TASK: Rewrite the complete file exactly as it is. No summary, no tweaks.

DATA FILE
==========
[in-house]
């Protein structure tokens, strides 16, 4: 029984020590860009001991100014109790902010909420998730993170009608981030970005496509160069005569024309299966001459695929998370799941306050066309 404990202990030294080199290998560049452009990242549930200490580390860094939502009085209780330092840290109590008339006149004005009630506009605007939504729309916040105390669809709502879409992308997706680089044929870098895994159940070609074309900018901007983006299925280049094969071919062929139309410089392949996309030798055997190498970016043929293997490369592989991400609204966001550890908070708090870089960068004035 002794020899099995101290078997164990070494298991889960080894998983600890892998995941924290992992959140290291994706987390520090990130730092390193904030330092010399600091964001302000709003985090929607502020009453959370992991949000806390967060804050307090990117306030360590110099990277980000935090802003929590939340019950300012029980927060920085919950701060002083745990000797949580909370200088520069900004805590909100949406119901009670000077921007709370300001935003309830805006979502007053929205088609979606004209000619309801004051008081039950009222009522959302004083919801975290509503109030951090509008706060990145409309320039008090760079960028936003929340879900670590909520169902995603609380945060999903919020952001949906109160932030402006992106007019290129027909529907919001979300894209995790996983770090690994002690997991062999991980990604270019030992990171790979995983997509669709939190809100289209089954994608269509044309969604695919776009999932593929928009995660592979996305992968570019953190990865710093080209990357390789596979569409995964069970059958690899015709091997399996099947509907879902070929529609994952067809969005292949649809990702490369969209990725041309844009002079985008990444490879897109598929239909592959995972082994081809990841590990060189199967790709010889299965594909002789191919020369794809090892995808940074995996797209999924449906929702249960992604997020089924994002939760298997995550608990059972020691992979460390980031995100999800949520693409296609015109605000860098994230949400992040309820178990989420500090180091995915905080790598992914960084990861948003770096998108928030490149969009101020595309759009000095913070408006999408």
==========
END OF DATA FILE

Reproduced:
[in-house]
């Protein structure tokens, strides 16, 4: 029984020590860009001991100014109790902010909420998730993170009608981030970005496509160069005569024309299966001459695929998370799941306050066309 404990202990030294080199290998560049452009990242549930200490580390860094939502009085209780330092840290109590008339006149004005009630506009605007939504729309916040105390669809709502879409992308997706680089044929870098895994159940070609074309900018901007983006299925280049094969071919062929139309410089392949996309030798055997190498970016043929293997490369592989991400609204966001550890908070708090870089960068004035 002794020899099995101290078997164990070494298991889960080894998983600890892998995941924290992992959140290291994706987390520090990130730092390193904030330092010399600091964001302000709003985090929607502020009453959370992991949000806390967060804050307090990117306030360590110099990277980000935090802003929590939340019950300012029980927060920085919950701060002083745990000797949580909370200088520069900004805590909100949406119901009670000077921007709370300001935003309830805006979502007053929205088609979606004209000619309801004051008081039950009222009522959302004083919801975290509503109030951090509008706060990145409309320039008090760079960028936003929340879900670590909520169902995603609380945060999903919020952001949906109160932030402006992106007019290129027909529907919001979300894209995790996983770090690994002690997991062999991980990604270019030992990171790979995983997509669709939190809100289209089954994608269509044309969604695919776009999932593929928009995660592979996305992968570019953190990865710093080209990357390789596979569409995964069970059958690899015709091997399996099947509907879902070929529609994952067809969005292949649809990702490369969209990725041309844009002079985008990444490879897109598929239909592959995972082994081809990841590990060189199967790709010889299965594909002789191919020369794809090892995808940074995996797209999924449906929702249960992604997020089924994002939760298997995550608990059972020691992979460390980031995100999800949520693409296609015109605000860098994230949400992040309820178990989420500090180091995915905080790598992914960084990861948003770096998108928030490149969009101020595309759009000095913070408006999408």